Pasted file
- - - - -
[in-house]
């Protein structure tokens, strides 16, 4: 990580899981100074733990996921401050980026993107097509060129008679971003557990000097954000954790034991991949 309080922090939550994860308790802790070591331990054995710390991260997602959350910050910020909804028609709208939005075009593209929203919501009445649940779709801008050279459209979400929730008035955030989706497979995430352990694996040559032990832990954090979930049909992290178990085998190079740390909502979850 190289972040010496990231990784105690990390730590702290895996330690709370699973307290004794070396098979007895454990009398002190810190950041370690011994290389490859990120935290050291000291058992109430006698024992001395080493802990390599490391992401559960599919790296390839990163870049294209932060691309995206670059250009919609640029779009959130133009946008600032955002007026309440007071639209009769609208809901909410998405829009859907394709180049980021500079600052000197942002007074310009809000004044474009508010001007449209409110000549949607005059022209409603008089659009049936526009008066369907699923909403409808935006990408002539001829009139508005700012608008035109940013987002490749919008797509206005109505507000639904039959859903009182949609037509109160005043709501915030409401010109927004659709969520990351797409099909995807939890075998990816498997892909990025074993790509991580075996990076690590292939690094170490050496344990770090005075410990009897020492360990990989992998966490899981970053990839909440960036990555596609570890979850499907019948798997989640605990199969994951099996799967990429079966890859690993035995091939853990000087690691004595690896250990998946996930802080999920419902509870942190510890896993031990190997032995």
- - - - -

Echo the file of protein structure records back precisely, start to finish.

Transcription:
[in-house]
């Protein structure tokens, strides 16, 4: 990580899981100074733990996921401050980026993107097509060129008679971003557990000097954000954790034991991949 309080922090939550994860308790802790070591331990054995710390991260997602959350910050910020909804028609709208939005075009593209929203919501009445649940779709801008050279459209979400929730008035955030989706497979995430352990694996040559032990832990954090979930049909992290178990085998190079740390909502979850 190289972040010496990231990784105690990390730590702290895996330690709370699973307290004794070396098979007895454990009398002190810190950041370690011994290389490859990120935290050291000291058992109430006698024992001395080493802990390599490391992401559960599919790296390839990163870049294209932060691309995206670059250009919609640029779009959130133009946008600032955002007026309440007071639209009769609208809901909410998405829009859907394709180049980021500079600052000197942002007074310009809000004044474009508010001007449209409110000549949607005059022209409603008089659009049936526009008066369907699923909403409808935006990408002539001829009139508005700012608008035109940013987002490749919008797509206005109505507000639904039959859903009182949609037509109160005043709501915030409401010109927004659709969520990351797409099909995807939890075998990816498997892909990025074993790509991580075996990076690590292939690094170490050496344990770090005075410990009897020492360990990989992998966490899981970053990839909440960036990555596609570890979850499907019948798997989640605990199969994951099996799967990429079966890859690993035995091939853990000087690691004595690896250990998946996930802080999920419902509870942190510890896993031990190997032995």